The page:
One of the problems I saw when Apple introduced the MacBook Air was the lack of expandability. Not only can you not upgrade the RAM in these machines, but you also cannot upgrade the solid state drive (SSD) space. Or, so Apple claims…..
I use my MacBook Air when I travel. It is a 2011 model with a 120GB SSD which is a terrific light-weight and powerful companion. For most of the time since purchaseing it, I have been fighting the space issues on the SSD and wishing I had purchased one size bigger.
A couple of months ago, I had the need to run PC software on it so I installed VMWare Fusion and Windows 7. To do this, I had put my computer on a serious diet, which meant that I deleted enough to put the virtual machine disk on it. But, rather than having a machine that was close on storage space, I ended up with a machine completely out of space. One of my thoughts was to replace it with a newer model with a larger SSD, but that is expensive, and the machine was still plenty fast for the work I do while on the road.
I ran across an ad for Other World Computing (OWC) that claimed to have an upgrade for my 2011 MacBook Air’s SSD to a larger size with greater 6G speeds, so I had to check it out. OWC has upgrades to 240GB and 480gb that are plug in compatible with the MacBook Air. In addition, they have a case where I can reuse the original SSD as a sleek new external drive. With pricing for the 240GB version at $319, it was much cheaper than a new computer, so I decided I needed to give it a try.
The installation kit includes the upgraded drive, a tapered aluminum Envoy storage solution case, a Torx T-5 screwdriver, and a Pentalobe compatible driver. This was everything I needed to install the replacement SSD in my MacBook Air (OWC even has detailed videos on their website describing the process). With all the parts and my MacBook Air laying on a soft cloth, I setup my iPad and began the video. Fifteen minutes and a dozen or so screws later, I had the upgrade complete. I then installed my old 128GB SSD in the external case, and began the data migration process.
The external case is a fast USB3, but my 2011 MacBook Air is just USB 2, so it took about an hour and a half to migrate my data from my old drive in the external case to the new drive in my computer. I did the migration using the restore utility inside Disk Utility, and it all went without a hitch.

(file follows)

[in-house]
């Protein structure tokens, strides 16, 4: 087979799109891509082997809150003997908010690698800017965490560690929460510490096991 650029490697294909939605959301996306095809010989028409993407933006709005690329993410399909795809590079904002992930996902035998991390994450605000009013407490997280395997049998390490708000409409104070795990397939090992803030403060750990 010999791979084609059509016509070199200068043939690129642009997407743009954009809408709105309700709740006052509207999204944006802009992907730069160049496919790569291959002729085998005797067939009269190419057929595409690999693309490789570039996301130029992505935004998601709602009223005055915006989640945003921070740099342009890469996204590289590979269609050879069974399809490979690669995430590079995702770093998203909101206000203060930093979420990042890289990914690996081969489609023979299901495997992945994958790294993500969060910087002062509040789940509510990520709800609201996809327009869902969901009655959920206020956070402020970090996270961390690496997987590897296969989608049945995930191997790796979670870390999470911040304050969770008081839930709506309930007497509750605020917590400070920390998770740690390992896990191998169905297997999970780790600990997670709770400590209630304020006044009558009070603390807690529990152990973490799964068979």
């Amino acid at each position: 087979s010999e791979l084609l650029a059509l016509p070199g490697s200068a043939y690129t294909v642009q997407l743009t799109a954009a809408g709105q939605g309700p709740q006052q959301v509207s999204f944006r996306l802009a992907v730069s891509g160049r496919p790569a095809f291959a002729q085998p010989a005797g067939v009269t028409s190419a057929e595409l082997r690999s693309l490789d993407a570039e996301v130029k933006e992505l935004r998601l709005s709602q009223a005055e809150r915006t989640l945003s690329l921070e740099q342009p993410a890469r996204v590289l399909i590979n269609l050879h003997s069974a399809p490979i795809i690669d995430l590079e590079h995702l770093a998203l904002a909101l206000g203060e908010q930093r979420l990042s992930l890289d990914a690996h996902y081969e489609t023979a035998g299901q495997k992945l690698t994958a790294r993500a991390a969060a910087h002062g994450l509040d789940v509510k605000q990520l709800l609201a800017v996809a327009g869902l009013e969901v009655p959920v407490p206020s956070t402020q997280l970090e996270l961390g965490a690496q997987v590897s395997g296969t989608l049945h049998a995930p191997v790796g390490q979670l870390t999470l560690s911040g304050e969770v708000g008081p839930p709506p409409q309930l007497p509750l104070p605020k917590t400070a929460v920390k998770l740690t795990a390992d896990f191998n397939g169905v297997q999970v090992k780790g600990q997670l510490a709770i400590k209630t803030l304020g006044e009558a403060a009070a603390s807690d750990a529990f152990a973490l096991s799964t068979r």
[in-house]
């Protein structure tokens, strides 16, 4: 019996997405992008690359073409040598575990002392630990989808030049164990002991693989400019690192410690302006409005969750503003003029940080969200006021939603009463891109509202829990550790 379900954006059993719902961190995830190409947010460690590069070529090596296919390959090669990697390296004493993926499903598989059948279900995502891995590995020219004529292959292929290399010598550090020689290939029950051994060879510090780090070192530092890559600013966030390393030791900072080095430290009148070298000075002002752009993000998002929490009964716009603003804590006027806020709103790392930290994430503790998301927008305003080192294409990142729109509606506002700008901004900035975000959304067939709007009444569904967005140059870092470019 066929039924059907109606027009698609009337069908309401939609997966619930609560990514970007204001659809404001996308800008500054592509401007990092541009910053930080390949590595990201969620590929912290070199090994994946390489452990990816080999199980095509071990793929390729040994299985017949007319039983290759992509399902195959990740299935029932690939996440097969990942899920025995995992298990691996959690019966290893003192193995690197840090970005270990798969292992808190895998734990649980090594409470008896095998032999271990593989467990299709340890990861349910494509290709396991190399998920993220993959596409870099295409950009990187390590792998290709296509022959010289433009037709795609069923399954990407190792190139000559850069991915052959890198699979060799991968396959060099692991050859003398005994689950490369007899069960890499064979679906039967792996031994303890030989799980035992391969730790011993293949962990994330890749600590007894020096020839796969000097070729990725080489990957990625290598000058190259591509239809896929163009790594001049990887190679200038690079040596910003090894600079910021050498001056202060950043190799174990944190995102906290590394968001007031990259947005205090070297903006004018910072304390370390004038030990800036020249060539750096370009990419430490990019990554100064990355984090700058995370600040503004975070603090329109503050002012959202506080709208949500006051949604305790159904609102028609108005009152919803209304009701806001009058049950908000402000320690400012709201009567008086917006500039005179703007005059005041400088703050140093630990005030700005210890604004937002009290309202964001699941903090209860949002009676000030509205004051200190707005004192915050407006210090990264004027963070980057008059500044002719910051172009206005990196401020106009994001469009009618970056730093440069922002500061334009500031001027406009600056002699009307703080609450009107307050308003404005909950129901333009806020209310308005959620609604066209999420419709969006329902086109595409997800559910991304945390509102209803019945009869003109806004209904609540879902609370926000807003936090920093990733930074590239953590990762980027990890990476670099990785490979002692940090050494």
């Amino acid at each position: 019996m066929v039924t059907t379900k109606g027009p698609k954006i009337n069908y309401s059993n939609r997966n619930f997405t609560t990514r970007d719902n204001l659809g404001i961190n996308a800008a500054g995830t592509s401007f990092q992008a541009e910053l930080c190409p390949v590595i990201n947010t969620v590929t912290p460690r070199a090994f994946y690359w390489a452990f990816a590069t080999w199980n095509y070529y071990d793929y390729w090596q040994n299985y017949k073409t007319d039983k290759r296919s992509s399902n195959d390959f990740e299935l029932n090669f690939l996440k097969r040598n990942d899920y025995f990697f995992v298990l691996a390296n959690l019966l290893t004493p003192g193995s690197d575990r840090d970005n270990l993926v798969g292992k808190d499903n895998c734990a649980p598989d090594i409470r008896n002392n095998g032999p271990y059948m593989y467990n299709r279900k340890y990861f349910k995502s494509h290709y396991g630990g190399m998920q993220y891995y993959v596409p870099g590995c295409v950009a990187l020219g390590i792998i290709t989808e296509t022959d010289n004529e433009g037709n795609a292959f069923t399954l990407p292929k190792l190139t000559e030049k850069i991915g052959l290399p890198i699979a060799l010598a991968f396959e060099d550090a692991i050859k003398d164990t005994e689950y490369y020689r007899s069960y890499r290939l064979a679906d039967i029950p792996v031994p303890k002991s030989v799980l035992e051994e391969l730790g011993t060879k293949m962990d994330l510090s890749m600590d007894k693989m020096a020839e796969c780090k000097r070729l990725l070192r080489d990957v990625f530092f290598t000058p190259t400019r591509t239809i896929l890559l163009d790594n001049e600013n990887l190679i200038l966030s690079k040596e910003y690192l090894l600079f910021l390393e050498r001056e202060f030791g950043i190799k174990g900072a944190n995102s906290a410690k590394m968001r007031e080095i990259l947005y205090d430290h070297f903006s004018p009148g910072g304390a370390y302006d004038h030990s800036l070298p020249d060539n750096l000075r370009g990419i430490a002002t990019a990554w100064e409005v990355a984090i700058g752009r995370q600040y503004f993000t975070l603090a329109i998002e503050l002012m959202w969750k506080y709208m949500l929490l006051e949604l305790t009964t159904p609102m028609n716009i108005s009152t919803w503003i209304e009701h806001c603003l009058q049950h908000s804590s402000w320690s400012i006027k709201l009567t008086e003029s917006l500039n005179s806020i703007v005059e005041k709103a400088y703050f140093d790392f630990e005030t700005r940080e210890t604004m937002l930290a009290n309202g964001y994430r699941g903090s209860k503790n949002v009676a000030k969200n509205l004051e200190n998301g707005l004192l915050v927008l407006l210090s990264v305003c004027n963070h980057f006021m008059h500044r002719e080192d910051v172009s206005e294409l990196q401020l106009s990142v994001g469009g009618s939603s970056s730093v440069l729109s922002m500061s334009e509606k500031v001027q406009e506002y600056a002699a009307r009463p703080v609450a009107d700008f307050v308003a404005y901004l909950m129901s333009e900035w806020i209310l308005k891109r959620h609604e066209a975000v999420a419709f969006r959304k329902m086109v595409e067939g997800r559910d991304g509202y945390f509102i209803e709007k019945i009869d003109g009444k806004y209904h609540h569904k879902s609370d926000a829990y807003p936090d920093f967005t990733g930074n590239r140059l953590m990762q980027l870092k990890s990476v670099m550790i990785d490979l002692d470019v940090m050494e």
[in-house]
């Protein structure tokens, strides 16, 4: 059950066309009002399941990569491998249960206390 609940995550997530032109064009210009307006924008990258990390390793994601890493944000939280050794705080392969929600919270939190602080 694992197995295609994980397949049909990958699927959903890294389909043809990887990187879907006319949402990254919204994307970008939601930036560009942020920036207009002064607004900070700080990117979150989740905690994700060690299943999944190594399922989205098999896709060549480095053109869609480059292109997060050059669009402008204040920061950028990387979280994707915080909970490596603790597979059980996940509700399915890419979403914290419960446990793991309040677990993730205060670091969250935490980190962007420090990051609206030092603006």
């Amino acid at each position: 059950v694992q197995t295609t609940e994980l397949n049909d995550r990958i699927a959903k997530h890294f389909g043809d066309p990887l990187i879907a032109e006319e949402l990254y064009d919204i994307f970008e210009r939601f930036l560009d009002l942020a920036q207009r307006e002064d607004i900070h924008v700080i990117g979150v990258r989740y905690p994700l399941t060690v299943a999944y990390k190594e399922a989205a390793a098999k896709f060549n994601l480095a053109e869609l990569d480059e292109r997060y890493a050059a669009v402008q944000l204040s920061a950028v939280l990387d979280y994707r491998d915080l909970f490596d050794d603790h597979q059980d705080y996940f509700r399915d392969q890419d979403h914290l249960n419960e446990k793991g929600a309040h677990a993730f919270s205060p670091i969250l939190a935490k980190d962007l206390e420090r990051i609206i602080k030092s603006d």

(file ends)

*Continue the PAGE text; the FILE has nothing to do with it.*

It really feels good to have 110GB of additional breathing room in my storage. This gave me the opportunity to put some of the applications back on that I was forced to delete in order to get VMWare Fusion enough space back on the machine. It also allowed me to move more of my data files I want for travel onto the machine, and still have plenty of free space.
In the end, I spent about the same had I purchased the larger SSD in the beginning, but I also now have a very fast, small and lightweight 120GB SSD drive in an external case which can also be used on other computers. Taking that into account, this was a much less expensive solution.
The question of it being faster with this new SSD still remains. My MacBook Air was very fast to begin with, so it is a little hard to tell if the drive is much faster. The documentation leads me to believe it could be as much as twice as fast for disk reads. Let me just say, it is fast enough for the work I need it to do.
I would definitely recommend this solution for anyone with a MacBook Air and not enough free space. OWC also has upgraded SSD drives for other Macs that I believe would be just as easy to install. Overall, I am very happy with this upgrade. Check out all the possibilities at the Other World Computing website.